“Gymnastics is getting bigger on TV, so little girls can watch it more and more. That’s honestly been like a dream come true to be able to have these little girls that come up,” UK gymnast Josie Angeny said. “They write us letters, say all this stuff like they want their shirts signed, and it always makes us feel super important.”

The ability to attend and watch games in-person is critical to how women’s programs connect with their community, younger athletes and potential sponsors, all vital metrics for continued success. But that ability is limited by one crucial factor – space.

UK men’s basketball plays in Rupp Arena, a state-of-the-art facility with a seating capacity of 20,500. Half of the seats in Rupp are new chairback seats – the other half are cushioned theater seats.

UK women’s basketball plays in Memorial Coliseum, last renovated in 1990 with a capacity of 8,500 – less than half of Rupp’s. Most of the seats in Memorial are wooden benches without backs. And Memorial is not the home court just for women’s basketball – the arena is shared with gymnastics and volleyball.

Meanwhile, the 61,000-seat Kroger Field was renovated at a cost of $126 million in 2015 and belongs only to UK’s football team – a sport for which there is no female equivalent at UK.

“Every now and then you’ll see with women’s basketball, [they] will sell out Rupp if we market those games,” UK softball coach Rachel Lawson said.

But marketing is an area where the financial backing falls behind, partly because media advertisers think there is less demand for women’s sports.

An NCAA probe into the gender equity of March Madness found that television rights to broadcast the women’s tournament were valued at less than $6 million per year by the NCAA.

Television contracts for the men’s tournament come in at $850 million.

Television networks prioritizing men’s sports is something Angeny learned about in her sports communication class.

“When the SEC Network started, that was their focus, because they knew obviously football kidnapped everyone’s attention and that does not have a girl side of that sport, which I feel is a big reason that it’s been so targeted towards guys instead of girls,” Angeny said.

She’s found herself watching more men’s games than women’s because that is what’s available on the big platforms.

“You don’t have to pay the premiums you have to to see the women’s basketball game,” Angeny said.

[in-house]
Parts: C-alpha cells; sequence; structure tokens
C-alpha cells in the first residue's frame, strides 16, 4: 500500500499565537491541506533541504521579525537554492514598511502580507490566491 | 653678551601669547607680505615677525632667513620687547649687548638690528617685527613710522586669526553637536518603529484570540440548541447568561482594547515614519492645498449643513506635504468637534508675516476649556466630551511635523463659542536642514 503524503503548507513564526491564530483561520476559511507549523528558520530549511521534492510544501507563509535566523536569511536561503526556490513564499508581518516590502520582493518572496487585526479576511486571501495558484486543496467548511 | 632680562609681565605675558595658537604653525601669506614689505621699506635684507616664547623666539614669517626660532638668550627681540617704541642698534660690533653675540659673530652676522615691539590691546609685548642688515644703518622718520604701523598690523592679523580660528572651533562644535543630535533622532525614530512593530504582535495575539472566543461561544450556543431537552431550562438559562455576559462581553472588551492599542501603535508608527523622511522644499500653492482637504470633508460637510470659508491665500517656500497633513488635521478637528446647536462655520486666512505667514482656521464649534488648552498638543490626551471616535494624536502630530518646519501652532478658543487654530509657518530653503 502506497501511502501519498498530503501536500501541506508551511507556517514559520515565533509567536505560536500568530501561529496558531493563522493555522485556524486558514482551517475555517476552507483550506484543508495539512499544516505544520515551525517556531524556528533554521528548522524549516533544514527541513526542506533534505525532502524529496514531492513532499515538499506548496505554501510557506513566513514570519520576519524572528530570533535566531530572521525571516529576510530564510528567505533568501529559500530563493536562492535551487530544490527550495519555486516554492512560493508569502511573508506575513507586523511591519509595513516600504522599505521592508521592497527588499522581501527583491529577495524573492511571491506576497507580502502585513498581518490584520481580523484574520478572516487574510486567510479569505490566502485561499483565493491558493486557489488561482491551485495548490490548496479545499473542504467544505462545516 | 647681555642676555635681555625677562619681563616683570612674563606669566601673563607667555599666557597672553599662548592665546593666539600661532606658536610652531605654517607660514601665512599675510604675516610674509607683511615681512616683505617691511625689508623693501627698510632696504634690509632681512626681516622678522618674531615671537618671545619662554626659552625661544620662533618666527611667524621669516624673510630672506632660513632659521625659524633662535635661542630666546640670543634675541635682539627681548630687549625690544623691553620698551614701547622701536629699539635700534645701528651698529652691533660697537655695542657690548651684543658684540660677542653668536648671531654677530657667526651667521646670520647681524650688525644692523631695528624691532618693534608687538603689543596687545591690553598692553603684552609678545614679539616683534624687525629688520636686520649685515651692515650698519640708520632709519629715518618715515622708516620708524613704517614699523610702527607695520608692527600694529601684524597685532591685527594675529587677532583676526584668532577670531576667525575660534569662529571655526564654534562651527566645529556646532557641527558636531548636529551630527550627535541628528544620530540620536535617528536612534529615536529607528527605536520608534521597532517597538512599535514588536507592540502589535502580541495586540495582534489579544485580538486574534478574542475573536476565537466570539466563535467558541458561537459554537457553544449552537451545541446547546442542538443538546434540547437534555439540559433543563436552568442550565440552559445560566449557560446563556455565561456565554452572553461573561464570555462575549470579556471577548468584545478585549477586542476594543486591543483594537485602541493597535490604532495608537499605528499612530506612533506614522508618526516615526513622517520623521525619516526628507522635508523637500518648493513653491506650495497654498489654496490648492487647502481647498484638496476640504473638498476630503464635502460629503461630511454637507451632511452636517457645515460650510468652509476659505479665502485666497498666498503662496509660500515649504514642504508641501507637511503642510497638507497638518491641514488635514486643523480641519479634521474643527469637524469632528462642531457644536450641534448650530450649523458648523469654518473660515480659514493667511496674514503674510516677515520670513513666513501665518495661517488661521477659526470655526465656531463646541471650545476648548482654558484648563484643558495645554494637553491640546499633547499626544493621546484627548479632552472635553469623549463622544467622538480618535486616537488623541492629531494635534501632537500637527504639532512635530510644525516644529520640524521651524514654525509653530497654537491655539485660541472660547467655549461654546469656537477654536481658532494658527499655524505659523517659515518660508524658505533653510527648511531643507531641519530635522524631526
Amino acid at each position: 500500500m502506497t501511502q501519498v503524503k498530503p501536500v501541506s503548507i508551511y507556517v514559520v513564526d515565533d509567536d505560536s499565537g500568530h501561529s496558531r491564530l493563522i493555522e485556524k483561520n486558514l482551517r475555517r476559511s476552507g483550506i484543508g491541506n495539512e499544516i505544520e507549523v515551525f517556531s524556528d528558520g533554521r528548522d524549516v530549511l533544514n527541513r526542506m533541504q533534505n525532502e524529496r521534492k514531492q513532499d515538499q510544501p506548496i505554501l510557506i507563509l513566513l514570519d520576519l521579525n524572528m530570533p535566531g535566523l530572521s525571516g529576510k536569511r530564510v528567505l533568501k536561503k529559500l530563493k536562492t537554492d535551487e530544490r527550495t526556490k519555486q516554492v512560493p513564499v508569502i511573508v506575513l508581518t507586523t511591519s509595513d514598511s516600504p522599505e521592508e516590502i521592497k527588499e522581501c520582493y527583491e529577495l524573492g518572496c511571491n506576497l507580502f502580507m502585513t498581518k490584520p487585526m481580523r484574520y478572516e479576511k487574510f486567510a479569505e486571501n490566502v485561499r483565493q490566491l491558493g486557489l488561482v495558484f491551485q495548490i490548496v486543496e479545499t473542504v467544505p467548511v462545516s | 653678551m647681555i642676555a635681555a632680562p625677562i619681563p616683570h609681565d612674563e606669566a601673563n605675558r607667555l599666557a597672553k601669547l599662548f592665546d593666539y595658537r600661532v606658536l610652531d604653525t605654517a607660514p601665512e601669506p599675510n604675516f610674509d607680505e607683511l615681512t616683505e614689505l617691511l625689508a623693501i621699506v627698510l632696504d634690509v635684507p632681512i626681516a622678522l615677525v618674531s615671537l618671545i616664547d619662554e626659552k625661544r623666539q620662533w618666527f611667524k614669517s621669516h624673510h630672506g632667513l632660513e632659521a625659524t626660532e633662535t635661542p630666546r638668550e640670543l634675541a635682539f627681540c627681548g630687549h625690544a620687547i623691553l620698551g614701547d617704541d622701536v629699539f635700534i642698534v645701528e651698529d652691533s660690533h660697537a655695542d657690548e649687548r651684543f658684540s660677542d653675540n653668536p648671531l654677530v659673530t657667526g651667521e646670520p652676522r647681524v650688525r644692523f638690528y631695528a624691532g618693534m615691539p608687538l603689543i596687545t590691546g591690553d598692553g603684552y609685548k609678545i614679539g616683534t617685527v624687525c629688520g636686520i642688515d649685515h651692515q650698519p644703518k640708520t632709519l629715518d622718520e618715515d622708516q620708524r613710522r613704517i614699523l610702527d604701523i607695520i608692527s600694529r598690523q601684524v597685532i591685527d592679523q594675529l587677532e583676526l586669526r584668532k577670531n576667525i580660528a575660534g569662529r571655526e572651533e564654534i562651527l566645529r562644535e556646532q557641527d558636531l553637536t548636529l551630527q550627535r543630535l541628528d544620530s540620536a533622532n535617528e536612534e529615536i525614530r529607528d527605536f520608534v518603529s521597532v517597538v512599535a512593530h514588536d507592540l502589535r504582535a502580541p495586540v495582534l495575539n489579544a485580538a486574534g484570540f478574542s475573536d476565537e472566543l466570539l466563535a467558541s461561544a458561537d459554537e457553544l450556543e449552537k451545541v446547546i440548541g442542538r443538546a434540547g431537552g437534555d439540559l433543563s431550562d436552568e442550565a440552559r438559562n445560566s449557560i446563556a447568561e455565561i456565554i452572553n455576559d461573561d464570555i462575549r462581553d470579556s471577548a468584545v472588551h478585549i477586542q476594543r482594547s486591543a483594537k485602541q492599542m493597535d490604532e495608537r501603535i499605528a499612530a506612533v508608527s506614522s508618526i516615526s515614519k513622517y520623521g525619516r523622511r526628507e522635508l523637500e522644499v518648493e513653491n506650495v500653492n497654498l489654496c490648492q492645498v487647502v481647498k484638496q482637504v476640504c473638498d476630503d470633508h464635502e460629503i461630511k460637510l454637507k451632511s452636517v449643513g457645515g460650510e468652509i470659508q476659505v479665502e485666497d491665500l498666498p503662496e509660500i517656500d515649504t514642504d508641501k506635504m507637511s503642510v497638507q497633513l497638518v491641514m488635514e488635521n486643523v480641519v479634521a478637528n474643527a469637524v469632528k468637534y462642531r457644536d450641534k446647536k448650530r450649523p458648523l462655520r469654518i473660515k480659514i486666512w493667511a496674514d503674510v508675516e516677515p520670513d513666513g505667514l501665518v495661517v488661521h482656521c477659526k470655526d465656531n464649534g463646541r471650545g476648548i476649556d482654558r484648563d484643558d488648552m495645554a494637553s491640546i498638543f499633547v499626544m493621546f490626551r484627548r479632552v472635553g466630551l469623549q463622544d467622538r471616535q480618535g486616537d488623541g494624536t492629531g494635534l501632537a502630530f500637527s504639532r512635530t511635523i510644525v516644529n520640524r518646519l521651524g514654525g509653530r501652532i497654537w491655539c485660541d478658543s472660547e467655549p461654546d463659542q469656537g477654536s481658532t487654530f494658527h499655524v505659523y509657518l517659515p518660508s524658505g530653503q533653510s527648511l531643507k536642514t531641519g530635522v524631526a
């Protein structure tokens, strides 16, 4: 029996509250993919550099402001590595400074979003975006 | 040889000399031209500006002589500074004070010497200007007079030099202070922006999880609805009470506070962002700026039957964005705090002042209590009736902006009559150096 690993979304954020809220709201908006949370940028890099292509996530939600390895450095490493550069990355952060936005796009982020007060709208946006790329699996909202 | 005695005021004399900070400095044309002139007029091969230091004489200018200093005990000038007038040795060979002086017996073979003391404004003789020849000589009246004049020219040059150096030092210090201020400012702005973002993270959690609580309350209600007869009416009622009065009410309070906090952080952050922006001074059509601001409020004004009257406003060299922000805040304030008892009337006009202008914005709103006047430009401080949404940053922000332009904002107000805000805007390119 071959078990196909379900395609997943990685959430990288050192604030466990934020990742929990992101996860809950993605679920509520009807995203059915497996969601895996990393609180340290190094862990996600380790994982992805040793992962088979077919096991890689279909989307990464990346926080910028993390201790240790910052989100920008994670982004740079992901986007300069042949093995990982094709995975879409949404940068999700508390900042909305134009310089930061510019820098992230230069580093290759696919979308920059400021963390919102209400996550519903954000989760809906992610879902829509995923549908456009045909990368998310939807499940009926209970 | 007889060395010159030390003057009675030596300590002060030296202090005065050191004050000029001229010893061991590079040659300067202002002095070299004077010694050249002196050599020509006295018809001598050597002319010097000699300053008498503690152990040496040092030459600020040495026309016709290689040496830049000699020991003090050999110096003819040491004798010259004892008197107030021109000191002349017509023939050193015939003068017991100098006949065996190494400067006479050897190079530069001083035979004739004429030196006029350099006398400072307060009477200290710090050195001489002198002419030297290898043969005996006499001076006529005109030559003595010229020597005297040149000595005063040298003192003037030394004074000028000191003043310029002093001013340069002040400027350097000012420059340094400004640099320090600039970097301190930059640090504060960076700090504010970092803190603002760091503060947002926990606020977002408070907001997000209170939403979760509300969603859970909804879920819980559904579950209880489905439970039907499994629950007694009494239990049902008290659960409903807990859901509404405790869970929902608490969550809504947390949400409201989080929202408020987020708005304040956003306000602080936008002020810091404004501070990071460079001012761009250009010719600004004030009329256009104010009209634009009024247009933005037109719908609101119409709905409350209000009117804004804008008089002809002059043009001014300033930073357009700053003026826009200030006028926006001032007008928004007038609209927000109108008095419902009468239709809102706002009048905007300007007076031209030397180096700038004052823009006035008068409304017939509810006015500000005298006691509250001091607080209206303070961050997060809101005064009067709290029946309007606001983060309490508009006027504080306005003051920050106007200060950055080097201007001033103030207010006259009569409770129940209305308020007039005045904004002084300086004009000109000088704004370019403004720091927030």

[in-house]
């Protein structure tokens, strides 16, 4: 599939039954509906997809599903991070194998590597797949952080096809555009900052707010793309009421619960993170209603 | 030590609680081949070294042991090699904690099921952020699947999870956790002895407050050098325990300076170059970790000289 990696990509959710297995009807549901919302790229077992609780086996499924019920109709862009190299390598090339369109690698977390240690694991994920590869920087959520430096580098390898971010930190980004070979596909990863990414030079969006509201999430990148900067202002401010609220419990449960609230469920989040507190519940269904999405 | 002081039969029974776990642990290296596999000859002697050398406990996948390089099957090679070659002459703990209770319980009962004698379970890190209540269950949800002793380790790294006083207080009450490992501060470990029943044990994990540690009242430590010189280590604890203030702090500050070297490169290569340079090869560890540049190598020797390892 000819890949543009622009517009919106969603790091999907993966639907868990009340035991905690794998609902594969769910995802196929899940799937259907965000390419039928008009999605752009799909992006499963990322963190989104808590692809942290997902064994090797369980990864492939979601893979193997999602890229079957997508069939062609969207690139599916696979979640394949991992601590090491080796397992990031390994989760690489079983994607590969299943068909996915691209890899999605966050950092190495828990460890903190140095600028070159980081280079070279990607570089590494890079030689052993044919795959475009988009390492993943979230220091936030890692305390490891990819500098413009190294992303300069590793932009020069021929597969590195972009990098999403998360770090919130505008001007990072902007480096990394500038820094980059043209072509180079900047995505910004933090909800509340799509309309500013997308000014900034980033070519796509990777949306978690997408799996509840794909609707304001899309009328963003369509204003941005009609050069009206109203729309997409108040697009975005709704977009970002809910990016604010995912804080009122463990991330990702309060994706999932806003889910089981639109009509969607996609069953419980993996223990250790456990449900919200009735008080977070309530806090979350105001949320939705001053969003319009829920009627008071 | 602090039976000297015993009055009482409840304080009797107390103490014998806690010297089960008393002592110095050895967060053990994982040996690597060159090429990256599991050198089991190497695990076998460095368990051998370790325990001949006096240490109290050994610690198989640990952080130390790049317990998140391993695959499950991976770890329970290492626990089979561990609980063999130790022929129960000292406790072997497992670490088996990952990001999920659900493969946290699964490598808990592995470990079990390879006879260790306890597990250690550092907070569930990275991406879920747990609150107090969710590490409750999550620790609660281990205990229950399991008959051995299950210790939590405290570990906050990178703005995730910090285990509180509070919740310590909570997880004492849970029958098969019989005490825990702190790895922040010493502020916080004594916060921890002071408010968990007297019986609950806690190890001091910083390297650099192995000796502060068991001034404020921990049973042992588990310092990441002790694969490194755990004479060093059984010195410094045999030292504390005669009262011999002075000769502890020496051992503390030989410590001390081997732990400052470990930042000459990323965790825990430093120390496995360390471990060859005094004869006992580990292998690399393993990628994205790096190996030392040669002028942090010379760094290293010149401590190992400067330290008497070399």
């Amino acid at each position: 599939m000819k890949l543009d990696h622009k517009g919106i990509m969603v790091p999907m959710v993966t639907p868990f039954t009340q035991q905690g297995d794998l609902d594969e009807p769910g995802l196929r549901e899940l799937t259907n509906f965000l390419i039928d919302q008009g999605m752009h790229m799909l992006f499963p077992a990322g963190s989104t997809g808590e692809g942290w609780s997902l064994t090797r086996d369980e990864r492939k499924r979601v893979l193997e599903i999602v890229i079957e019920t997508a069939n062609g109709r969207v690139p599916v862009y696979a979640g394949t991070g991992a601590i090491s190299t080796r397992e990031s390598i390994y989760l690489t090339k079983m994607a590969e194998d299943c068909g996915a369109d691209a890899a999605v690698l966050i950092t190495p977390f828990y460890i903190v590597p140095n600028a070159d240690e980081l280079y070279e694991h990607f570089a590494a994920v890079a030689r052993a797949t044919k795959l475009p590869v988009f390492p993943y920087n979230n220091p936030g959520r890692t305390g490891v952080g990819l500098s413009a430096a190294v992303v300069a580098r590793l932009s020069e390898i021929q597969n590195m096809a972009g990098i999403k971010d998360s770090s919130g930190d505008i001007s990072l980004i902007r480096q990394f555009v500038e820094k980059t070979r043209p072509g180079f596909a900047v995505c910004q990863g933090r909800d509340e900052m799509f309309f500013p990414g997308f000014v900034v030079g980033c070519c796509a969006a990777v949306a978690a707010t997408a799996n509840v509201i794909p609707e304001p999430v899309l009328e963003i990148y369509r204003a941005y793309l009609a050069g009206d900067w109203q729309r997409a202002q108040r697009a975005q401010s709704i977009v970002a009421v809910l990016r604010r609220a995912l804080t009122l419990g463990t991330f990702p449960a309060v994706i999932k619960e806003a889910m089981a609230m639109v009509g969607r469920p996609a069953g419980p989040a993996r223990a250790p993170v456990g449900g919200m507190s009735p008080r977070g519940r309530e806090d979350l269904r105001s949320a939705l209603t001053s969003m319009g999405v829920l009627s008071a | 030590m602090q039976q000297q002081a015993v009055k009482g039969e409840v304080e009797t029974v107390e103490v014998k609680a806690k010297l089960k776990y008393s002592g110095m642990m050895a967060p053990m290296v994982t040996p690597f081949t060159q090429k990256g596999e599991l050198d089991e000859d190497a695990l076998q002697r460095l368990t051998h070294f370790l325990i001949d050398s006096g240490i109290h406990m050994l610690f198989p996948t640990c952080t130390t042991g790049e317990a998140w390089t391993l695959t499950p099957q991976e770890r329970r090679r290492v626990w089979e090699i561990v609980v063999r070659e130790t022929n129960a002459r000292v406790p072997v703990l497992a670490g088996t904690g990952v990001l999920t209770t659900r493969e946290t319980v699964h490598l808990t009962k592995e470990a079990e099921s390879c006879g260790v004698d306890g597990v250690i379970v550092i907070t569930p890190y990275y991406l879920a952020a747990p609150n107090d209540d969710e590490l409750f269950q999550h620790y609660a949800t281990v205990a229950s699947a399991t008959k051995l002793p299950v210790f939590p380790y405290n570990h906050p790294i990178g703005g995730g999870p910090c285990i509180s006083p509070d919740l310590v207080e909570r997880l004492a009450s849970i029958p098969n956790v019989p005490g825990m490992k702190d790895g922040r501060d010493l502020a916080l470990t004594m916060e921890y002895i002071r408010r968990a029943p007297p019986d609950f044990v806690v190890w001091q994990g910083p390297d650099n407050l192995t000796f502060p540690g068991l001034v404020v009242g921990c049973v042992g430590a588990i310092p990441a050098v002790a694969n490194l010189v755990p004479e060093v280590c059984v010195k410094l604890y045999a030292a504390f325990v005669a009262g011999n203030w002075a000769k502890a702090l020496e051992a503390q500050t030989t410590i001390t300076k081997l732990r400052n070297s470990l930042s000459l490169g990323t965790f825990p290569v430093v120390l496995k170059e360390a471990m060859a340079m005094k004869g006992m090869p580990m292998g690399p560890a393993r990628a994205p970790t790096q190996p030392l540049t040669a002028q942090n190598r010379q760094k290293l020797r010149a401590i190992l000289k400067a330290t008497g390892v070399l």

That kind of gap is hugely detrimental for college sports, which depend on their popularity for growth. “The bigger the audience, the more people will continue to watch in the future,” Skinner said.

How to get a bigger audience – now that’s the issue. The only answer within the control of the players and coaches is their performance.

But even when women’s sports are easily accessible on television, the broadcasts are not without flaws.

When UK volleyball played Western Kentucky in the Sweet 16 round of the NCAA tournament, the match was scheduled for 10 p.m. – and began at 10:44 p.m.

That late time impacted the players, who had to adjust their normal schedule so they could peak at the right time. But it also pulled fans out of their comfort zone, leading to fewer views.

Primetime slots feature more men’s sports, while women’s sports are given daytime or late showings. 

“Being able to play on SEC Network or having primetime games is something that the people that make decisions need to do a better job of, because there’s just many young girls, there are younger boys that want to watch us play,” Berezowitz said.

Angeny thinks the way networks broadcast gymnastics is flawed because they tend to pick the most photogenic images to show.

“Obviously, this sport is supposed to be ‘be as perfect as you can,’ but it’s very obvious,” Angeny said. “The media will pick the prettiest ones or the ones that are very viewer-based, so not really, like, caring what the girls would want shown or what people are actually like.”

That kind of aesthetic emphasis is noticeable even at the highest level of professional sports.

NBC, the broadcaster behind the Olympics, put out a notice during the 2021 games that they would curb sexual images of female athletes – aiming for “sport appeal, not sex appeal.”

The change to coverage meant eliminating shots commonly seen in the past, such as detailed, close-up shots of athletes’ bodies. The International Olympic Committee also adjusted its media guidelines to “not focus unnecessarily on looks, clothing or intimate body parts.”